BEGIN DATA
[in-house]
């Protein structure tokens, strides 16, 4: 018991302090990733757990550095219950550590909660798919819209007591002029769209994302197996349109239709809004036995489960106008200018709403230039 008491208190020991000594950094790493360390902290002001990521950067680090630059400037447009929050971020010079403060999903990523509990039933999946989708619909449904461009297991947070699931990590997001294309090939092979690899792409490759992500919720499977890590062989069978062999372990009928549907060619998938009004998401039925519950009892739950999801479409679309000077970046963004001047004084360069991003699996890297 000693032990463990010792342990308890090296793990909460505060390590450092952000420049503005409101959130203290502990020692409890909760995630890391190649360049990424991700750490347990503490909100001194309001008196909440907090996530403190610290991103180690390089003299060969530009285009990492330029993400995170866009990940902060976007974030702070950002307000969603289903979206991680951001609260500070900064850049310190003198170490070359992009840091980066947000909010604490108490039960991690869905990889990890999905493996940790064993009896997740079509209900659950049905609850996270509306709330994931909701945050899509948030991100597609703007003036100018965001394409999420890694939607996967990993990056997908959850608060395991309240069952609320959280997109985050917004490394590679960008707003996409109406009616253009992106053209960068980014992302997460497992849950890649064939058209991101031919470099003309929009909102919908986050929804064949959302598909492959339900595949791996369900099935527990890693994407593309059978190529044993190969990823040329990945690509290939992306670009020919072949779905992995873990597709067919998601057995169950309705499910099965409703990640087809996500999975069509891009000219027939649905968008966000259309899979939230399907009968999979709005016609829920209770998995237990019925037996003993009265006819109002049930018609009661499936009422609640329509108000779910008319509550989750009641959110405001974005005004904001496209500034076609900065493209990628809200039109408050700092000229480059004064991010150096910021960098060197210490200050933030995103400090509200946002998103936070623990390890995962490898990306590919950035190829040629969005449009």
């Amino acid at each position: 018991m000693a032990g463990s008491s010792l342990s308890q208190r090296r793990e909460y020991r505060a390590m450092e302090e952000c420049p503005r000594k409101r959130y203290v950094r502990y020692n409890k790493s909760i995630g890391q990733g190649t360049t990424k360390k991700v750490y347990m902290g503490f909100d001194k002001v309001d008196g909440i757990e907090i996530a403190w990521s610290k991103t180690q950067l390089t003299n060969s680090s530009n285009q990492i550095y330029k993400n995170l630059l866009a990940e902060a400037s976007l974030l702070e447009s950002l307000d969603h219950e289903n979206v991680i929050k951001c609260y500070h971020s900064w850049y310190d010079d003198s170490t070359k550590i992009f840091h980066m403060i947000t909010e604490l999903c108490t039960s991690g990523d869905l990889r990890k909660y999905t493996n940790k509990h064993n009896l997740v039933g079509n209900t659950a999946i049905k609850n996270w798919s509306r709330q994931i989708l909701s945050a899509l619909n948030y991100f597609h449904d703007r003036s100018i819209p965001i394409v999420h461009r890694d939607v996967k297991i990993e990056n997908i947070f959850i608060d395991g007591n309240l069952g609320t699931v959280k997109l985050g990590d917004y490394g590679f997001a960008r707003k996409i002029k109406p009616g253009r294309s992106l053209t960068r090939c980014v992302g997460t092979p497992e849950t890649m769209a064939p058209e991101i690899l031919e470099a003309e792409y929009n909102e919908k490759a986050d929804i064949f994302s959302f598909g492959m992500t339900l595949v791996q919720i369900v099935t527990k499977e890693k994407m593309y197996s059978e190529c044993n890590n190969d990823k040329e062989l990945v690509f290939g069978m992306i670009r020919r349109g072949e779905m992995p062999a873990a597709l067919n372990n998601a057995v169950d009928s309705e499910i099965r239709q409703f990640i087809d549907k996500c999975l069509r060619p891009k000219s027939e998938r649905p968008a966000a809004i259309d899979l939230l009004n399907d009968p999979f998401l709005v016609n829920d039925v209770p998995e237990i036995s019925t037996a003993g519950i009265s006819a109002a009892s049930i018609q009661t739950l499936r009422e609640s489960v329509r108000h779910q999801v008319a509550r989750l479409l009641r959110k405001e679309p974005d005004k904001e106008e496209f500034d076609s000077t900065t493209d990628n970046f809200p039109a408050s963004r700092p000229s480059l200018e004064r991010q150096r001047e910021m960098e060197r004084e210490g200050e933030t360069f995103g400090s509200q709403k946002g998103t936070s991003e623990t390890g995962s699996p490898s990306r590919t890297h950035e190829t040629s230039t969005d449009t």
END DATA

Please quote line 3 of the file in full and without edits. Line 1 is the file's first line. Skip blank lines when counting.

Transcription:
């Amino acid at each position: 018991m000693a032990g463990s008491s010792l342990s308890q208190r090296r793990e909460y020991r505060a390590m450092e302090e952000c420049p503005r000594k409101r959130y203290v950094r502990y020692n409890k790493s909760i995630g890391q990733g190649t360049t990424k360390k991700v750490y347990m902290g503490f909100d001194k002001v309001d008196g909440i757990e907090i996530a403190w990521s610290k991103t180690q950067l390089t003299n060969s680090s530009n285009q990492i550095y330029k993400n995170l630059l866009a990940e902060a400037s976007l974030l702070e447009s950002l307000d969603h219950e289903n979206v991680i929050k951001c609260y500070h971020s900064w850049y310190d010079d003198s170490t070359k550590i992009f840091h980066m403060i947000t909010e604490l999903c108490t039960s991690g990523d869905l990889r990890k909660y999905t493996n940790k509990h064993n009896l997740v039933g079509n209900t659950a999946i049905k609850n996270w798919s509306r709330q994931i989708l909701s945050a899509l619909n948030y991100f597609h449904d703007r003036s100018i819209p965001i394409v999420h461009r890694d939607v996967k297991i990993e990056n997908i947070f959850i608060d395991g007591n309240l069952g609320t699931v959280k997109l985050g990590d917004y490394g590679f997001a960008r707003k996409i002029k109406p009616g253009r294309s992106l053209t960068r090939c980014v992302g997460t092979p497992e849950t890649m769209a064939p058209e991101i690899l031919e470099a003309e792409y929009n909102e919908k490759a986050d929804i064949f994302s959302f598909g492959m992500t339900l595949v791996q919720i369900v099935t527990k499977e890693k994407m593309y197996s059978e190529c044993n890590n190969d990823k040329e062989l990945v690509f290939g069978m992306i670009r020919r349109g072949e779905m992995p062999a873990a597709l067919n372990n998601a057995v169950d009928s309705e499910i099965r239709q409703f990640i087809d549907k996500c999975l069509r060619p891009k000219s027939e998938r649905p968008a966000a809004i259309d899979l939230l009004n399907d009968p999979f998401l709005v016609n829920d039925v209770p998995e237990i036995s019925t037996a003993g519950i009265s006819a109002a009892s049930i018609q009661t739950l499936r009422e609640s489960v329509r108000h779910q999801v008319a509550r989750l479409l009641r959110k405001e679309p974005d005004k904001e106008e496209f500034d076609s000077t900065t493209d990628n970046f809200p039109a408050s963004r700092p000229s480059l200018e004064r991010q150096r001047e910021m960098e060197r004084e210490g200050e933030t360069f995103g400090s509200q709403k946002g998103t936070s991003e623990t390890g995962s699996p490898s990306r590919t890297h950035e190829t040629s230039t969005d449009t």